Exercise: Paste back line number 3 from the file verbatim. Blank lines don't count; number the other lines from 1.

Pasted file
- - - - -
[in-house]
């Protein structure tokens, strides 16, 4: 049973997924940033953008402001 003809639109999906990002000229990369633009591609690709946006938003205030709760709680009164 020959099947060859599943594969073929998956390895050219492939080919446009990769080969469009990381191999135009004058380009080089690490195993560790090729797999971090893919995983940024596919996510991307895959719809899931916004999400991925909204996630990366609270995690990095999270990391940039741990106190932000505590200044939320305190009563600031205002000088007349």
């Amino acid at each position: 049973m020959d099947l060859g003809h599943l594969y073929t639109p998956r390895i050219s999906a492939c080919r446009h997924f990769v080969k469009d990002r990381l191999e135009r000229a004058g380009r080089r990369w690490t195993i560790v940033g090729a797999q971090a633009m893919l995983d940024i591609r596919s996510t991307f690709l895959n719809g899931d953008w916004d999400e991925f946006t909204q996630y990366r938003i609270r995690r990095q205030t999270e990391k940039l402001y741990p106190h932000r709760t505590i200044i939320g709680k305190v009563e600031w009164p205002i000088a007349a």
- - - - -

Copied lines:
């Amino acid at each position: 049973m020959d099947l060859g003809h599943l594969y073929t639109p998956r390895i050219s999906a492939c080919r446009h997924f990769v080969k469009d990002r990381l191999e135009r000229a004058g380009r080089r990369w690490t195993i560790v940033g090729a797999q971090a633009m893919l995983d940024i591609r596919s996510t991307f690709l895959n719809g899931d953008w916004d999400e991925f946006t909204q996630y990366r938003i609270r995690r990095q205030t999270e990391k940039l402001y741990p106190h932000r709760t505590i200044i939320g709680k305190v009563e600031w009164p205002i000088a007349a």